2. Music Alphabet Match Game
    3. Piano Match Game
    4. Itsy Bitsy Spider Piano Activities & Games
    5. Animal Lovers Short & Long Rhythm Activity
    6. Hot Cross Buns Sweet Treat Cards
    7. Sneaky Mouse Cards
    8. Music Match & Memory Game
    9. Five Fingers Game
    10. Twinkle Twinkle and The Mixed Up Little Star
    11. Fidget Spinner Counting
    12. Hokey Pokey Play-Doh Activity
    13. Here is the Beehive Music Activity

    Piano Keys Letters – Cards you can place over groups of 2 and 3 black keys, like piano keys letters help kids see the music alphabet and how it fits on the piano. Knowing some of the basics of the keyboard geography is very helpful! 

    Discovering high sounds, low sounds, and the sounds in the middle. Learning where the famous Middle C is located is wonderful.  I love to have students learn to sing the sound of middle C everytime they pass by or sit at the piano.  This helps develop the inner ear (and perfect pitch).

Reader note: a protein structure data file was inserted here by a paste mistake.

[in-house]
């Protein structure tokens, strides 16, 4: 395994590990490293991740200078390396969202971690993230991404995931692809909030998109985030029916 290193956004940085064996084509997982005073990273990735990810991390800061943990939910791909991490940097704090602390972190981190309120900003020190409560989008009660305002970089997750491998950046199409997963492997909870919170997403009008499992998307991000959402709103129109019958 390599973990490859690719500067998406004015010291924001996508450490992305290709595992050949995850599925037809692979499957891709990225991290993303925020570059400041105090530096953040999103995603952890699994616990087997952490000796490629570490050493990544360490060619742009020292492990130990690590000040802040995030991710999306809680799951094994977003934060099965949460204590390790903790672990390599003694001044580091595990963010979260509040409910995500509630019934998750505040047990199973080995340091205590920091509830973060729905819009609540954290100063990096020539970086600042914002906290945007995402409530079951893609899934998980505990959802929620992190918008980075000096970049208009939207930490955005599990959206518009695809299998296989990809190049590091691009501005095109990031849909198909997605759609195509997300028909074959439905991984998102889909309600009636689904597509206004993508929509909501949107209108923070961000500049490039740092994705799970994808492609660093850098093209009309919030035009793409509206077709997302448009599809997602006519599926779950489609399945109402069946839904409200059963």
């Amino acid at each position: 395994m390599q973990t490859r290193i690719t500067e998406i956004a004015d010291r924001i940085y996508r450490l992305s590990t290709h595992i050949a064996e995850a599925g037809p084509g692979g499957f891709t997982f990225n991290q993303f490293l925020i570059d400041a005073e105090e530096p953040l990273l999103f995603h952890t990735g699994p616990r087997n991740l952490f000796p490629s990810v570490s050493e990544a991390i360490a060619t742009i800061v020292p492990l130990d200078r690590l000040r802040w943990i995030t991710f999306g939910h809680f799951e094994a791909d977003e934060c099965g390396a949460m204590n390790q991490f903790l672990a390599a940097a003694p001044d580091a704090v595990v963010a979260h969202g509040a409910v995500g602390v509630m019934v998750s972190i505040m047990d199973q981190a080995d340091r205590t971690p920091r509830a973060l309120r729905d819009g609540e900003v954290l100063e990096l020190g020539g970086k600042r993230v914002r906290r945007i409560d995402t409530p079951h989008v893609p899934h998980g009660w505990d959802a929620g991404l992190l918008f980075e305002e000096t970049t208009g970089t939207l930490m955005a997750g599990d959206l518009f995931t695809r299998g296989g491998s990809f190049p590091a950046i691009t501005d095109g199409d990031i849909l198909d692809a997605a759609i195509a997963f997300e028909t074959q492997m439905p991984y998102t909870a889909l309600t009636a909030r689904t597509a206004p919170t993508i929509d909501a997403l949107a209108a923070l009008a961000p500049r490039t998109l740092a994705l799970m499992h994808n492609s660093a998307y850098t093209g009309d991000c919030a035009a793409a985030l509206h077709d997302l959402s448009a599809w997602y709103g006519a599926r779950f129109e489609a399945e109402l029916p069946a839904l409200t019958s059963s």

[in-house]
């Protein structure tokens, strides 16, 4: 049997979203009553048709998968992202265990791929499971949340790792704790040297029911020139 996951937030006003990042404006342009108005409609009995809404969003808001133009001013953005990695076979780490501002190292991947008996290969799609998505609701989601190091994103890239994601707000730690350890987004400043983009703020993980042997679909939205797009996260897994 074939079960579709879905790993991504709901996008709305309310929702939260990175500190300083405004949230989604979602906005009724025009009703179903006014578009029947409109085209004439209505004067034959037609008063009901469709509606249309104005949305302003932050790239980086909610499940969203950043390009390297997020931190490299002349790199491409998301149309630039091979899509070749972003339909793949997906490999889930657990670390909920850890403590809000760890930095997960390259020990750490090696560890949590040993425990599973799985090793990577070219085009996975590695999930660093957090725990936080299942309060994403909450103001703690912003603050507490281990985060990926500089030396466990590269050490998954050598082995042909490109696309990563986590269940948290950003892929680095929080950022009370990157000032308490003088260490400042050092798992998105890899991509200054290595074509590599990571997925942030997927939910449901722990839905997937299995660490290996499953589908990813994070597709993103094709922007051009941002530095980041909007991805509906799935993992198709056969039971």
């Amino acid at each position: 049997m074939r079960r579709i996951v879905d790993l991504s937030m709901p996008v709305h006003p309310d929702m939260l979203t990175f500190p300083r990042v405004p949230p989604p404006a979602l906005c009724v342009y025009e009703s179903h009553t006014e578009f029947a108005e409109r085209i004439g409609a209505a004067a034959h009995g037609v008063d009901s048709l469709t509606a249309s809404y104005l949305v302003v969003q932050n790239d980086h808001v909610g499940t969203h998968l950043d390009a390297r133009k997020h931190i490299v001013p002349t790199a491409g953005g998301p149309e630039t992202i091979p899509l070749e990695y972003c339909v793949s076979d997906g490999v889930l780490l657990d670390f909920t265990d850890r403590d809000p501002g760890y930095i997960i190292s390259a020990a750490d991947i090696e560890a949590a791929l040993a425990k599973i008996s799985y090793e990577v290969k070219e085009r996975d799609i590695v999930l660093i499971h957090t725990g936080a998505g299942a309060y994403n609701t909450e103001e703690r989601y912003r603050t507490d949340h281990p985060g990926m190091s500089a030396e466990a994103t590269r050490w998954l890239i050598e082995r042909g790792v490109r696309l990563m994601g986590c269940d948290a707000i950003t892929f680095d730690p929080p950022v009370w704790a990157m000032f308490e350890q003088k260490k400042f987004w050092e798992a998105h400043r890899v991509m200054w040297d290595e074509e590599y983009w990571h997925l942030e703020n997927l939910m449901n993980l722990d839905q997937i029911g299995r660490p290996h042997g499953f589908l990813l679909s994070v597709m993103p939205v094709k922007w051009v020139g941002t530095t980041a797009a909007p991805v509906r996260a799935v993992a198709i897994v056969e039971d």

Pay attention to your child’s learning style and personality.

    Parents can get their toddlers ready for piano lessons

    Paying attention to your child’s learning style and personality will help you select the right teacher for your child.  Is your child a visual learner?  A teacher who emphasizes note reading may be a good fit.  But that teacher may not be a good fit if they only teach classical music and your child wants to learn more popular music.  So knowing what you and your child want out of piano will help you get ready for piano lessons.

    Find the right teacher

    You will want to find a teacher who can recognize the needs and desires of your child and who will provide feedback in ways that are understandable.  They should also be someone who is caring, encouraging and supportive.

    The right teacher will be asking questions about your child and aligning their teaching strategies and music to help you achieve your goals.  Some teachers have their own agendas and goals.  If their goals line up with your own, that’s great!  But often parents don’t realize that not all teachers teach piano with the student’s goals in mind.  Knowing this as you talk to teachers will help you select the right fit for your child.

    Realize not all learning happens at the piano

    These days there are amazing apps that are beneficial to piano students.  Take advantage of technology in order to make learning fun.